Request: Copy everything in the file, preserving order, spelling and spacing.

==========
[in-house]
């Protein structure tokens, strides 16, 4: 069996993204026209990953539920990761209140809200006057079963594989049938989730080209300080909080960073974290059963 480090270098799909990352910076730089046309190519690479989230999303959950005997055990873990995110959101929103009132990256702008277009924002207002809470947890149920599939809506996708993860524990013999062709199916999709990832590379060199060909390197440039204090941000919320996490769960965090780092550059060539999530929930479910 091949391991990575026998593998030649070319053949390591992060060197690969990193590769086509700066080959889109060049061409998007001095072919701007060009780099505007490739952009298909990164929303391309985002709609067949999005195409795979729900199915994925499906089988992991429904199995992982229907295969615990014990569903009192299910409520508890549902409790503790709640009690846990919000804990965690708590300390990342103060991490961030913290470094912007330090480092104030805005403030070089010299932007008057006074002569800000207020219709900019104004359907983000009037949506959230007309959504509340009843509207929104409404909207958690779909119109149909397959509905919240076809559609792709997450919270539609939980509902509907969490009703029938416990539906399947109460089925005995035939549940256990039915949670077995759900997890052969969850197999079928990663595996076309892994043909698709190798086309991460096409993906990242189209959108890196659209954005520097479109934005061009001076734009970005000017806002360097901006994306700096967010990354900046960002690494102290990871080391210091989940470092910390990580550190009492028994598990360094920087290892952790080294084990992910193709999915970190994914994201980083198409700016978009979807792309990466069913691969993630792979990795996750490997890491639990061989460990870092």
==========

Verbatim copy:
[in-house]
């Protein structure tokens, strides 16, 4: 069996993204026209990953539920990761209140809200006057079963594989049938989730080209300080909080960073974290059963 480090270098799909990352910076730089046309190519690479989230999303959950005997055990873990995110959101929103009132990256702008277009924002207002809470947890149920599939809506996708993860524990013999062709199916999709990832590379060199060909390197440039204090941000919320996490769960965090780092550059060539999530929930479910 091949391991990575026998593998030649070319053949390591992060060197690969990193590769086509700066080959889109060049061409998007001095072919701007060009780099505007490739952009298909990164929303391309985002709609067949999005195409795979729900199915994925499906089988992991429904199995992982229907295969615990014990569903009192299910409520508890549902409790503790709640009690846990919000804990965690708590300390990342103060991490961030913290470094912007330090480092104030805005403030070089010299932007008057006074002569800000207020219709900019104004359907983000009037949506959230007309959504509340009843509207929104409404909207958690779909119109149909397959509905919240076809559609792709997450919270539609939980509902509907969490009703029938416990539906399947109460089925005995035939549940256990039915949670077995759900997890052969969850197999079928990663595996076309892994043909698709190798086309991460096409993906990242189209959108890196659209954005520097479109934005061009001076734009970005000017806002360097901006994306700096967010990354900046960002690494102290990871080391210091989940470092910390990580550190009492028994598990360094920087290892952790080294084990992910193709999915970190994914994201980083198409700016978009979807792309990466069913691969993630792979990795996750490997890491639990061989460990870092």